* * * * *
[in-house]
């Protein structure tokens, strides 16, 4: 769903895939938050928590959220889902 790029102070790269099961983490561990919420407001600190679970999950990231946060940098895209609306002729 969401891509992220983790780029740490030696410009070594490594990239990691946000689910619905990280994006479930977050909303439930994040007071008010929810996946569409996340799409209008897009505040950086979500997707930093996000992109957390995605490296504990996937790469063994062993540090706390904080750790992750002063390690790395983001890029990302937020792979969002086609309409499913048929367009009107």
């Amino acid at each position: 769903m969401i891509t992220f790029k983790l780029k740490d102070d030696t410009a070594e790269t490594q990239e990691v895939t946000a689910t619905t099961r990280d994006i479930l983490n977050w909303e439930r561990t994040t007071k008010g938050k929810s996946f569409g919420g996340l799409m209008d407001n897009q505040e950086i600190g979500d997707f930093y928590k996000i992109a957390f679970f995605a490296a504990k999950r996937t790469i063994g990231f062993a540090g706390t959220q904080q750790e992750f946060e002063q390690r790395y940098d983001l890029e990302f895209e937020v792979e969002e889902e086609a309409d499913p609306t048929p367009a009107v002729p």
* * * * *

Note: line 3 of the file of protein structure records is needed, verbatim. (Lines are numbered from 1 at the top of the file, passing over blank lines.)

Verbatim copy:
């Amino acid at each position: 769903m969401i891509t992220f790029k983790l780029k740490d102070d030696t410009a070594e790269t490594q990239e990691v895939t946000a689910t619905t099961r990280d994006i479930l983490n977050w909303e439930r561990t994040t007071k008010g938050k929810s996946f569409g919420g996340l799409m209008d407001n897009q505040e950086i600190g979500d997707f930093y928590k996000i992109a957390f679970f995605a490296a504990k999950r996937t790469i063994g990231f062993a540090g706390t959220q904080q750790e992750f946060e002063q390690r790395y940098d983001l890029e990302f895209e937020v792979e969002e889902e086609a309409d499913p609306t048929p367009a009107v002729p």